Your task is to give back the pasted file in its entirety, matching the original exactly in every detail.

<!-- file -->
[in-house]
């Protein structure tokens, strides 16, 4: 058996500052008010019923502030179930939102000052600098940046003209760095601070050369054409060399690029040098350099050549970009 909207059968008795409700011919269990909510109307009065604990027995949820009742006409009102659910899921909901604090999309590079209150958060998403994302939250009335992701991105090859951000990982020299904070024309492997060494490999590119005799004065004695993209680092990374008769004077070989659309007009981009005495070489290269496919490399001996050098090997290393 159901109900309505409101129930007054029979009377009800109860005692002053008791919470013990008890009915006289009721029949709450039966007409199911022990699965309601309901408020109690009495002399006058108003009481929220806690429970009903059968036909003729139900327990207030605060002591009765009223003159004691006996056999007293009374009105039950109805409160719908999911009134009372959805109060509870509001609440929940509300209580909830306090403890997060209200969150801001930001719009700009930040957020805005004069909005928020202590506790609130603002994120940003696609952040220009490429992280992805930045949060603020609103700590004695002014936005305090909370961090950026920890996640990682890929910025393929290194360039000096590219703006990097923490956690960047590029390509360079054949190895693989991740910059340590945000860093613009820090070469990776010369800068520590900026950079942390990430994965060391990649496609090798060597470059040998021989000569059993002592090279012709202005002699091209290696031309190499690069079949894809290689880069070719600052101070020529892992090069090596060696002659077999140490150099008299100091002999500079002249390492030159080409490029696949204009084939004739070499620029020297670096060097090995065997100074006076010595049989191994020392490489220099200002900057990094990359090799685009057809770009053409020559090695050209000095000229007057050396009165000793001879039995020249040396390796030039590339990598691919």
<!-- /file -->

[in-house]
């Protein structure tokens, strides 16, 4: 058996500052008010019923502030179930939102000052600098940046003209760095601070050369054409060399690029040098350099050549970009 909207059968008795409700011919269990909510109307009065604990027995949820009742006409009102659910899921909901604090999309590079209150958060998403994302939250009335992701991105090859951000990982020299904070024309492997060494490999590119005799004065004695993209680092990374008769004077070989659309007009981009005495070489290269496919490399001996050098090997290393 159901109900309505409101129930007054029979009377009800109860005692002053008791919470013990008890009915006289009721029949709450039966007409199911022990699965309601309901408020109690009495002399006058108003009481929220806690429970009903059968036909003729139900327990207030605060002591009765009223003159004691006996056999007293009374009105039950109805409160719908999911009134009372959805109060509870509001609440929940509300209580909830306090403890997060209200969150801001930001719009700009930040957020805005004069909005928020202590506790609130603002994120940003696609952040220009490429992280992805930045949060603020609103700590004695002014936005305090909370961090950026920890996640990682890929910025393929290194360039000096590219703006990097923490956690960047590029390509360079054949190895693989991740910059340590945000860093613009820090070469990776010369800068520590900026950079942390990430994965060391990649496609090798060597470059040998021989000569059993002592090279012709202005002699091209290696031309190499690069079949894809290689880069070719600052101070020529892992090069090596060696002659077999140490150099008299100091002999500079002249390492030159080409490029696949204009084939004739070499620029020297670096060097090995065997100074006076010595049989191994020392490489220099200002900057990094990359090799685009057809770009053409020559090695050209000095000229007057050396009165000793001879039995020249040396390796030039590339990598691919």